A bride's bouquet is the ultimate accessory. So when Martha offered to make one for her friend and colleague Carolyn Kelly, she thought like a fashion designer, considering color, texture, and shape.
"Carolyn was wearing a very sleek and modern gown with a pale-chartreuse shawl," says Martha, who wanted to accentuate the green without overwhelming the white silk organza dress.
To do so, she nestled little clusters of bright spring-green viburnum among creamy 'Virginia' roses, matching the satin ribbon for the stems as closely as possible to the color of the shawl. The morning of the wedding, as Martha attached a wire stem to each rose, then gathered them into little bundles, an interesting design emerged.
"The flowers naturally fell into a domed rectangular shape," says Martha,"which was appropriate for the modern gown." It's only a shame the bouquet can't be packed away with the rest of the ensemble.
1. It's important to start with healthy, beautiful flowers, like these roses, which had just begun to open. Martha trimmed the stems to about an inch and a half, then carefully removed the green sepals (modified leaves just beneath the blooms) and any imperfect petals.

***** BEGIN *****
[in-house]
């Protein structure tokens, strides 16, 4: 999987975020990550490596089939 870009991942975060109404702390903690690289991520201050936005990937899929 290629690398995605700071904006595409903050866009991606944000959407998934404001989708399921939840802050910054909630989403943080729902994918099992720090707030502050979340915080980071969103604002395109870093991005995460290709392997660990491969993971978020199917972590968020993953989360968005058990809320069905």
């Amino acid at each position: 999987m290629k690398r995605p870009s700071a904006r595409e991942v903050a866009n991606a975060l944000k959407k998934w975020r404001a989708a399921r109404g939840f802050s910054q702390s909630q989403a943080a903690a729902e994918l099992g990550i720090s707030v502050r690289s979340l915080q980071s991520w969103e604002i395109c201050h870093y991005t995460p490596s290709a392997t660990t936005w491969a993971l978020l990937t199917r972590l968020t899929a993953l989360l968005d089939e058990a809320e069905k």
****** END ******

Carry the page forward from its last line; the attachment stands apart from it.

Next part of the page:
2. To replace the stems with flexible wires, Martha sent a length of floral wire through the base of each rose to the wire's midpoint, then bent the two ends down. This enables the blooms to be placed head-to-head, making for a more manageable, attractive bouquet -- easier for a bride to get her hands around.
3. Starting at the top, Martha wrapped the wire with green floral tape.
4. With their wire stems stuck into floral foam as they waited for assembly, the roses stayed pristine, and Martha could see them all and choose just the right ones as she began assembling the bouquet.
5. She started by making small bundles of roses, joining them with bands of floral tape around the middle of their stems.
6. The bundles had a somewhat elongated shape -- they were wider than they were long -- so when Martha began to put them together, first taping two bundles, then adding a third, and so on, the bouquet took on a pleasing rectangular shape.
7. When the rose bouquet was the size and shape she liked, Martha tucked in the viburnum, whose stems were wired in the same manner as the roses, and secured the resulting stem with more floral tape.
8. Martha snipped the stems to a uniform length of about seven inches.
9. She cut a length of pale-green satin ribbon a little longer than twice the length of the stem. She folded one end under and held it in place at the top of the stem, then folded the other end under with her free hand and brought it up, "wrapping" the stem vertically.
10. Martha used pearl-head pins to fasten the folded edges of the ribbon to the top of the stem.
11. To finish the stem, Martha tucked in the two long edges of the ribbon on each side, folding the ribbon at the bottom of the stem as if wrapping a gift; then she secured the ribbon edges with neat rows of pearl-head pins.